9 Aug 2019
Poets are being challenged to make a splash with a new verse inspired by the tragic tale of a whale which will go on display in Leeds later this year.
Curators are calling on imaginative wordsmiths to capture the story of Leeds Museums and Galleries’ Victorian long-finned pilot whale and help inspire visitors to think about marine life and our oceans’ fragile ecosystem as part of an upcoming project, made possible by money raised by National Lottery players.
The bones of the whale, which was cruelly killed by fisherman 152 years ago, will be displayed in dramatic fashion at Leeds City Museum in October, kicking off a new wave of conservation-themed activities and workshops.
The chosen poem will form a key part of the new display and will be printed on the walls around the skeleton when it is suspended from the ceiling of the museum.
Rebecca Machin, Leeds Museums and Galleries’ curator of natural sciences said: “Our pilot whale’s sad story really brings into focus how much attitudes to conservation can change if we act together, and we’re hoping that seeing this magnificent creature’s remains on display will encourage our visitors to think more about the impact we have on life in our modern-day oceans.
“A thought-provoking poem which captures the theme of the display and articulates those messages of environmental action and awareness will make a huge contribution to achieving that goal and could help inspire others to help make a difference.”
The pilot whale was collected back in 1867 off the coast of Scotland when a group of fishermen deliberately stranded a pod of the animals off the coast of Leith, killing the entire group for meat and blubber.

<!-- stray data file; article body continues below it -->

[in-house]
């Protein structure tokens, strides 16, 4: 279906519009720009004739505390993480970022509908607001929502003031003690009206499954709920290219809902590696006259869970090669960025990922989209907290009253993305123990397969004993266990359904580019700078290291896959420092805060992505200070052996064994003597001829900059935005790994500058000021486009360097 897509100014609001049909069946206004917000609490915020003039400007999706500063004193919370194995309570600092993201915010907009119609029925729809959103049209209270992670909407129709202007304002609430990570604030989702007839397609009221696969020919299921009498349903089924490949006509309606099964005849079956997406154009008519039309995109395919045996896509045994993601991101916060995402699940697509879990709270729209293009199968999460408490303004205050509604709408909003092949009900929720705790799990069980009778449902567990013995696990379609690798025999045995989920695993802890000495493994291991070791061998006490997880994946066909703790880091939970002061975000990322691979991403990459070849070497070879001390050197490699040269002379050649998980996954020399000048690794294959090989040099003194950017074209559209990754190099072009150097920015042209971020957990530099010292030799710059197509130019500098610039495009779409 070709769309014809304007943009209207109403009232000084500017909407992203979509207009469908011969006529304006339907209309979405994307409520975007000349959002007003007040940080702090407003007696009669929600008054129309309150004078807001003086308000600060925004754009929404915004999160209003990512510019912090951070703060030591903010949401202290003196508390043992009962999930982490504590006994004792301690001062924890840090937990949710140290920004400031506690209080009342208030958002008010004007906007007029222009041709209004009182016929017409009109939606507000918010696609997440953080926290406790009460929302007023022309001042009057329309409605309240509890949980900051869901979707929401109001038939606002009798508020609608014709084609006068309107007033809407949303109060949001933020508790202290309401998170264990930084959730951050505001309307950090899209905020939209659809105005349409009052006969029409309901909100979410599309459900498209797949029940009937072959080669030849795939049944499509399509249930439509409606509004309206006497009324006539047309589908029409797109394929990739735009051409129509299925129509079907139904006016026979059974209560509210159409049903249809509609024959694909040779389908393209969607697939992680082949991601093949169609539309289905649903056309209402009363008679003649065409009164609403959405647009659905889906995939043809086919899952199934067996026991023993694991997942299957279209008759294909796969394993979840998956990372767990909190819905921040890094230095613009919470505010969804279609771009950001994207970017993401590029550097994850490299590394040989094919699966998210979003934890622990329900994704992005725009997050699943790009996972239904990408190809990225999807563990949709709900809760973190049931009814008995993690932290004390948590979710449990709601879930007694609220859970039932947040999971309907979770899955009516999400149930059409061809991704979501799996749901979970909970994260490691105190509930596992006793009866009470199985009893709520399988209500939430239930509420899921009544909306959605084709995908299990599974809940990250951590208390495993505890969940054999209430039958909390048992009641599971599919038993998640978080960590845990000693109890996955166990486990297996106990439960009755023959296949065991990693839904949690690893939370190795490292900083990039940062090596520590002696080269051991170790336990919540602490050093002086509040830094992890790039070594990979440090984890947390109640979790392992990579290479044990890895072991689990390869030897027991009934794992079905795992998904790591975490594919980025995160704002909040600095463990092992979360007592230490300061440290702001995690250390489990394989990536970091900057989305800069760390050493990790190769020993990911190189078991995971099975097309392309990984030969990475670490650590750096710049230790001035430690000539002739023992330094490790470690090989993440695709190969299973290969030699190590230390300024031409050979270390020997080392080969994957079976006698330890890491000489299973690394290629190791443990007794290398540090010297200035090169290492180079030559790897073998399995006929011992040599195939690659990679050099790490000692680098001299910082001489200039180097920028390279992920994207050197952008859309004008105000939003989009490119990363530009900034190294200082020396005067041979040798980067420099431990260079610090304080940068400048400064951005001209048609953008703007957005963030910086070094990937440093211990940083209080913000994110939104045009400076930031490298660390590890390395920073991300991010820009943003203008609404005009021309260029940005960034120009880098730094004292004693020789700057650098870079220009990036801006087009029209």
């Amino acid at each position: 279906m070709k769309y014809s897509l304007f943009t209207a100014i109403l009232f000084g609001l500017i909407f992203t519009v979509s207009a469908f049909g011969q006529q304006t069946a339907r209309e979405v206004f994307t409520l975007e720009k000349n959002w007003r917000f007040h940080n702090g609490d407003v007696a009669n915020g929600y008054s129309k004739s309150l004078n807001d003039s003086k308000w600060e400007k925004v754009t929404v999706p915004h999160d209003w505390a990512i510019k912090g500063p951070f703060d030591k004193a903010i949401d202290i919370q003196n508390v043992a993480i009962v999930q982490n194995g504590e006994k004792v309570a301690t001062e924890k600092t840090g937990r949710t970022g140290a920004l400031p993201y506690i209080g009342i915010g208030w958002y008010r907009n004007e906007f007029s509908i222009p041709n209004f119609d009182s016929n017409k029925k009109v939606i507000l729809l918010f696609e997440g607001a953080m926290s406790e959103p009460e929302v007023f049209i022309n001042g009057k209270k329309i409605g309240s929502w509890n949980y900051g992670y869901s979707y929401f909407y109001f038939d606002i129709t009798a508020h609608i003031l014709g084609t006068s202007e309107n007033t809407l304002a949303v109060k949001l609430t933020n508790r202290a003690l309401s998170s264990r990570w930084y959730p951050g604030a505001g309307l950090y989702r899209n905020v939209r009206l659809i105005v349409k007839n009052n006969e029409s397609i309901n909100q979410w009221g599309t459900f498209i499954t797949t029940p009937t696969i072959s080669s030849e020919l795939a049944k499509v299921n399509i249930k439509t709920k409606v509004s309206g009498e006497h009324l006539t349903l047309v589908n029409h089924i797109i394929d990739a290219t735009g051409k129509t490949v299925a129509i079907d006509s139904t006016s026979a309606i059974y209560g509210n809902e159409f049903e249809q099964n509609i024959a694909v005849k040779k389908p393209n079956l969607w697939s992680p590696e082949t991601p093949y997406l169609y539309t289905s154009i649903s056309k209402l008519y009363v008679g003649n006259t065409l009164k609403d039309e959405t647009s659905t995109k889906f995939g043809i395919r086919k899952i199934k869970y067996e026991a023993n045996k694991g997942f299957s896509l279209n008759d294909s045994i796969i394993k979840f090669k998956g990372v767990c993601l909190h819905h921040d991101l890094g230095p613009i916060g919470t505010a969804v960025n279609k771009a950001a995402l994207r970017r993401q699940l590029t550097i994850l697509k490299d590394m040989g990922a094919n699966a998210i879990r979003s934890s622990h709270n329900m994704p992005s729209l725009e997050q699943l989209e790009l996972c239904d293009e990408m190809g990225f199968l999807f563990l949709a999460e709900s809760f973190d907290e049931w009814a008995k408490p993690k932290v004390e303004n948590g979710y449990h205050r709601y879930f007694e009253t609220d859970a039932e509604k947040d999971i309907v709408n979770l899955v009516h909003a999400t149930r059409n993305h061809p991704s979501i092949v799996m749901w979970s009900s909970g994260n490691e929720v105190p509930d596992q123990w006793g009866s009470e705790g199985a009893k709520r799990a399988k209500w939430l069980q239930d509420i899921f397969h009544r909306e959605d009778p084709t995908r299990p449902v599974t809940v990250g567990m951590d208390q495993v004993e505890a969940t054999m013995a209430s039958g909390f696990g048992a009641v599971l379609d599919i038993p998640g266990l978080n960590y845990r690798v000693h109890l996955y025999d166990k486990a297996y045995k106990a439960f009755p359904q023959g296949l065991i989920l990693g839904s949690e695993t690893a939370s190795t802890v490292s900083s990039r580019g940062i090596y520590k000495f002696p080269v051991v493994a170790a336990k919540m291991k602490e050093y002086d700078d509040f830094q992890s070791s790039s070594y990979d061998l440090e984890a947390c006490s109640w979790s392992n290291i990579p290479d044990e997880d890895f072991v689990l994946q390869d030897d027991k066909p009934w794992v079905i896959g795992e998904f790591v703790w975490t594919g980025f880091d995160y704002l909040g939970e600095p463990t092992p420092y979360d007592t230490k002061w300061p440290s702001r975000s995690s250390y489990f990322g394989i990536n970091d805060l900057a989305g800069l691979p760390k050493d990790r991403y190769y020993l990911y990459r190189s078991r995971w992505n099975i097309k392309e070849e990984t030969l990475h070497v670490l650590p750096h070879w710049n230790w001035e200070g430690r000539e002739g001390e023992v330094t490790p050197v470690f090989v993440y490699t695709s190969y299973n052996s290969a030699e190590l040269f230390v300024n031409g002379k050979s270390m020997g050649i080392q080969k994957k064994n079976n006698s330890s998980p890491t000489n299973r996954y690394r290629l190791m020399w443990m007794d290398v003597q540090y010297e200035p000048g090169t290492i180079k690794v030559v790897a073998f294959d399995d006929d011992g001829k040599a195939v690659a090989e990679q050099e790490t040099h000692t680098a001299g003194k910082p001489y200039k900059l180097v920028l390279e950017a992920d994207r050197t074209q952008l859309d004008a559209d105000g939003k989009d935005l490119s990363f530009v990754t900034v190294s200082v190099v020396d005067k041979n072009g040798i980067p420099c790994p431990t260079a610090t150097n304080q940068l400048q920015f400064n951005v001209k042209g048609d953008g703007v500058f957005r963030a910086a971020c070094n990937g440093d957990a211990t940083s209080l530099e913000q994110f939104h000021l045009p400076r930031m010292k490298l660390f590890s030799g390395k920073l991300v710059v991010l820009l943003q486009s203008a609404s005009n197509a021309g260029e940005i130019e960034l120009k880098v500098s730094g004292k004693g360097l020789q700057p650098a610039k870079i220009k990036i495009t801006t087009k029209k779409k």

Currently in storage at the Leeds Discovery Centre, the bones will be cleaned, reassembled and articulated thanks to a grant of £8,300 from the National Lottery Heritage Fund as well as support from the Leeds Philosophical and Literary Society and the Friends of Leeds City Museums.
Found in the North Atlantic and Southern Hemisphere, long-finned pilot whales are named for their long pectoral fins and the belief that groups had a leader, or “pilot”.
They can grow up to 6.5 metres in length and weigh in excess of five tonnes, roaming the ocean in in large groups of up to 150 and feeding mostly on fish.
Tens of thousands of long-finned pilot whales were captured and killed in the 1940s and 50s. Today, the Faroe Islands are home to the only remaining large scale long-finned pilot whale hunts in the world.
Anyone wishing to take part should send a short covering letter outlining your interest in the project and three examples of your work to email@example.com (or by post to Clare Brown, Leeds Discovery Centre, Carlisle Road, Leeds, LS10 1LB) by 5pm on August 16 2019. The successful applicant will be notified by August 25.